New GOP immigration bill would drastically increase border surveillance: report

New GOP immigration bill would drastically increase border surveillance: report
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A new immigration bill sponsored by Sen. John CornynJohn CornynGOP senator: ObamaCare fix could be in funding bill Senate GOP running out of options to stop Moore Texas Republicans slam White House over disaster relief request MORE (R-Texas) would dramatically ramp up surveillance along the U.S.-Mexico border and could increase the use of biometric data and drones.

The bill, which was released last week and is currently posted on Cornyn’s website, contains several provisions that would change current border security policy.

The bill would implement a “biometric exit data system” at the 15 busiest international airports in America, which would “match biometric information for an alien who is departing the United States against the biometric information obtained for the alien upon entry to the United States.”

It also calls for unmanned drones to be used to surveil the border 24 hours a day, five days a week as part of its aim to conduct “continuous surveillance.”

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The bill also aims for the Department of Homeland Security to have access to a facial recognition system for “the greatest extent practicable … inspect[ing] travelers at United States airports of entry."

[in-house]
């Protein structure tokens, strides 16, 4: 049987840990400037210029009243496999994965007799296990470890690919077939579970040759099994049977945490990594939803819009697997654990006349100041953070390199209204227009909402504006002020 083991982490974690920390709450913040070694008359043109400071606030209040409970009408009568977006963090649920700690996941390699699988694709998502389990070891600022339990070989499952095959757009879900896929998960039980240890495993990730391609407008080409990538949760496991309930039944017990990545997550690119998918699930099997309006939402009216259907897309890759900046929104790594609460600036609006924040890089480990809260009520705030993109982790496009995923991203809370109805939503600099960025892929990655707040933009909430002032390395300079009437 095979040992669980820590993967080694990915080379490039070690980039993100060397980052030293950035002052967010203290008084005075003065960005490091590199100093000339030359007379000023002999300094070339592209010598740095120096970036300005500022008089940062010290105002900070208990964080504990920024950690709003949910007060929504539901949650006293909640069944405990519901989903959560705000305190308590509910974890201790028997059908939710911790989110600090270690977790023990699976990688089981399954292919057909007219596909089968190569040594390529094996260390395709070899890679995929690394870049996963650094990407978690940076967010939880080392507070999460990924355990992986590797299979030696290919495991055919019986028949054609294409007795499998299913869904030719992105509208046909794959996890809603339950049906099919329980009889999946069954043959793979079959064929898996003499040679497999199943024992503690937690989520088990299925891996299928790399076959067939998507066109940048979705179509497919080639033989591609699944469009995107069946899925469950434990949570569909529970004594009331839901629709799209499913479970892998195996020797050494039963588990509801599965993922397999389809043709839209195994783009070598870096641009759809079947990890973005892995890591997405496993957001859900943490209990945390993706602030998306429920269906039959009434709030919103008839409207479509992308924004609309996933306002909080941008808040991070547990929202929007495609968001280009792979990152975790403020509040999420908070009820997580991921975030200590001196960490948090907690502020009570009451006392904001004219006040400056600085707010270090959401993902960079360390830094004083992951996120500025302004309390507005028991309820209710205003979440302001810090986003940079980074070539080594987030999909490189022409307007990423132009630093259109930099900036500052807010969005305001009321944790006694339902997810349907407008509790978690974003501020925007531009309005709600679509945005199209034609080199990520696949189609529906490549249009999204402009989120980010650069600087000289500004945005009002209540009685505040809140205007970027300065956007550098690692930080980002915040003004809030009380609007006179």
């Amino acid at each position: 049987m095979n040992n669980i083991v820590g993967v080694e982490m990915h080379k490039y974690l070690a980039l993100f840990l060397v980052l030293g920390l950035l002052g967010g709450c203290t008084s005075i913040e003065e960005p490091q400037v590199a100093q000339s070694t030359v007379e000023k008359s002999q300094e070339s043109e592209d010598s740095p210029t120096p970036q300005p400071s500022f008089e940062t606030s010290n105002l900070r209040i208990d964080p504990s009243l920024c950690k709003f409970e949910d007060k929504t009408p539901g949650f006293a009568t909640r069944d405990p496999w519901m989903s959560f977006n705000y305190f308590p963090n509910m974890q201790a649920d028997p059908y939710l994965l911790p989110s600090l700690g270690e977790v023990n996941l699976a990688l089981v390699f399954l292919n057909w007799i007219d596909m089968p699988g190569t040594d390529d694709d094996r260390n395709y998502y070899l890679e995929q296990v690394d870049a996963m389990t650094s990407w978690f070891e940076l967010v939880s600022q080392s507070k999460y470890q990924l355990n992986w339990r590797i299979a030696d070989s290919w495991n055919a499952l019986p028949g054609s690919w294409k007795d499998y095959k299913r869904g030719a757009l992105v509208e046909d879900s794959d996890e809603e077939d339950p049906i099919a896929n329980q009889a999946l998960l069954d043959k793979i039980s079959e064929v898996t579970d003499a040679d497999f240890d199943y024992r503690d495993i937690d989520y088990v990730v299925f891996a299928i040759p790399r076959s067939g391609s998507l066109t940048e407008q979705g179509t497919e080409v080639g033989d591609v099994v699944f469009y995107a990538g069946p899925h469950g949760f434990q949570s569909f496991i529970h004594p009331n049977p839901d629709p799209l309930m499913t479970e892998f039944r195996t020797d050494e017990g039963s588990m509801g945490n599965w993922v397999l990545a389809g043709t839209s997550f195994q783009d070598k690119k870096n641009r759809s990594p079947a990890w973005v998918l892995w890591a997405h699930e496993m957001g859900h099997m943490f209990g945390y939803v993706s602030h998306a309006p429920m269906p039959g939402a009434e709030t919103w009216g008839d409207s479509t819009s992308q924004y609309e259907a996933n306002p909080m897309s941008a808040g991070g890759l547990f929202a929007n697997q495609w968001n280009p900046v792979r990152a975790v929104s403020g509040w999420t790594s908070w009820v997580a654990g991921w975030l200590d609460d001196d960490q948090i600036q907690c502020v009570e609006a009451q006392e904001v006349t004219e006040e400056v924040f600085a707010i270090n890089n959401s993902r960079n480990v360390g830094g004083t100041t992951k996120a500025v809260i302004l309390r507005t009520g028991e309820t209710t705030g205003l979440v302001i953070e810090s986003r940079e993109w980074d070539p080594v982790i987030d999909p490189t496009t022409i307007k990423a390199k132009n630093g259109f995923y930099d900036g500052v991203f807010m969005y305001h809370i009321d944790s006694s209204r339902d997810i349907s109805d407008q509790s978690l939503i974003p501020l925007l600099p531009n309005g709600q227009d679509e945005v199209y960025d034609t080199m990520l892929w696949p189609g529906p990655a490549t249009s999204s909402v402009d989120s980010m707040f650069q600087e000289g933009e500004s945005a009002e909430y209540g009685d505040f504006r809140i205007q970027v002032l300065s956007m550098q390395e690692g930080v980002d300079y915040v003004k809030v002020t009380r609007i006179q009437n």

Federal border agents are already testing facial recognition programming, according to a report earlier this month.

The news follows President Trump’s endorsement of a bill last week that would curb legal immigration. The bill, sponsored by Sens. Tom CottonTom CottonCotton: I hope we go back to health care next year Sunday shows preview: GOP gears up for Senate tax reform push A simple way to make America even greater is fixing our patent system MORE (R-Ark.) and David Perdue (R-Ga.), would cut in half the number of legal immigrants allowed into the U.S. over the next decade.

After the announcement, Sen. Marco RubioMarco Antonio RubioCongress faces growing health care crisis in Puerto Rico The Hill's 12:30 Report Colbert mocks Trump for sipping water during speech on Asia trip MORE (R-Fla.) said the bill wouldn’t have enough support to pass the Senate. 

"That bill's not going to pass. ... I think the White House knows that you don't have 60 votes for that in the Senate," Rubio told a Florida CBS station.